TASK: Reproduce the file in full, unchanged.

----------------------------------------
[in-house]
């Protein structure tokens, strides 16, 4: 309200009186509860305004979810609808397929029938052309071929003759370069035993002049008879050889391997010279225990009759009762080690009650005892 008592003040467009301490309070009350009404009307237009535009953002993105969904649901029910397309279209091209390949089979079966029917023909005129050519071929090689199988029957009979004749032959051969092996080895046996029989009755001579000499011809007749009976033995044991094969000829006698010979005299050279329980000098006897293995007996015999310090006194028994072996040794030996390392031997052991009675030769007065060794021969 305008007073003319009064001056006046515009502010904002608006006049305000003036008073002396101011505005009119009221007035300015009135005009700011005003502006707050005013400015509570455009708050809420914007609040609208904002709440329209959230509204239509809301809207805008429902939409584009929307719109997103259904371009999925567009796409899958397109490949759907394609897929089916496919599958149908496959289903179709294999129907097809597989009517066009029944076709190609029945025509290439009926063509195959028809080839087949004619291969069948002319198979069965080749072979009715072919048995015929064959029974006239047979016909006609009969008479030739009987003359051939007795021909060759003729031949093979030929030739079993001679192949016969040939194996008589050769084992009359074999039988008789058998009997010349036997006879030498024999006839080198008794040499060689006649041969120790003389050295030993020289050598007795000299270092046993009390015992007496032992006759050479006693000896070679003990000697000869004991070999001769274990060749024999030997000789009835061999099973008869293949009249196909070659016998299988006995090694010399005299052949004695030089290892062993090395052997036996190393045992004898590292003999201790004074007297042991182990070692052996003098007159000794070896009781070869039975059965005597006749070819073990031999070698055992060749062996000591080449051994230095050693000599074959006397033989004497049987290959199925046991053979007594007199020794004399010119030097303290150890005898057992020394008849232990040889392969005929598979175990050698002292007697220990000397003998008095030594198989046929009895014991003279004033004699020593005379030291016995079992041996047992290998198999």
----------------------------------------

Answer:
[in-house]
């Protein structure tokens, strides 16, 4: 309200009186509860305004979810609808397929029938052309071929003759370069035993002049008879050889391997010279225990009759009762080690009650005892 008592003040467009301490309070009350009404009307237009535009953002993105969904649901029910397309279209091209390949089979079966029917023909005129050519071929090689199988029957009979004749032959051969092996080895046996029989009755001579000499011809007749009976033995044991094969000829006698010979005299050279329980000098006897293995007996015999310090006194028994072996040794030996390392031997052991009675030769007065060794021969 305008007073003319009064001056006046515009502010904002608006006049305000003036008073002396101011505005009119009221007035300015009135005009700011005003502006707050005013400015509570455009708050809420914007609040609208904002709440329209959230509204239509809301809207805008429902939409584009929307719109997103259904371009999925567009796409899958397109490949759907394609897929089916496919599958149908496959289903179709294999129907097809597989009517066009029944076709190609029945025509290439009926063509195959028809080839087949004619291969069948002319198979069965080749072979009715072919048995015929064959029974006239047979016909006609009969008479030739009987003359051939007795021909060759003729031949093979030929030739079993001679192949016969040939194996008589050769084992009359074999039988008789058998009997010349036997006879030498024999006839080198008794040499060689006649041969120790003389050295030993020289050598007795000299270092046993009390015992007496032992006759050479006693000896070679003990000697000869004991070999001769274990060749024999030997000789009835061999099973008869293949009249196909070659016998299988006995090694010399005299052949004695030089290892062993090395052997036996190393045992004898590292003999201790004074007297042991182990070692052996003098007159000794070896009781070869039975059965005597006749070819073990031999070698055992060749062996000591080449051994230095050693000599074959006397033989004497049987290959199925046991053979007594007199020794004399010119030097303290150890005898057992020394008849232990040889392969005929598979175990050698002292007697220990000397003998008095030594198989046929009895014991003279004033004699020593005379030291016995079992041996047992290998198999």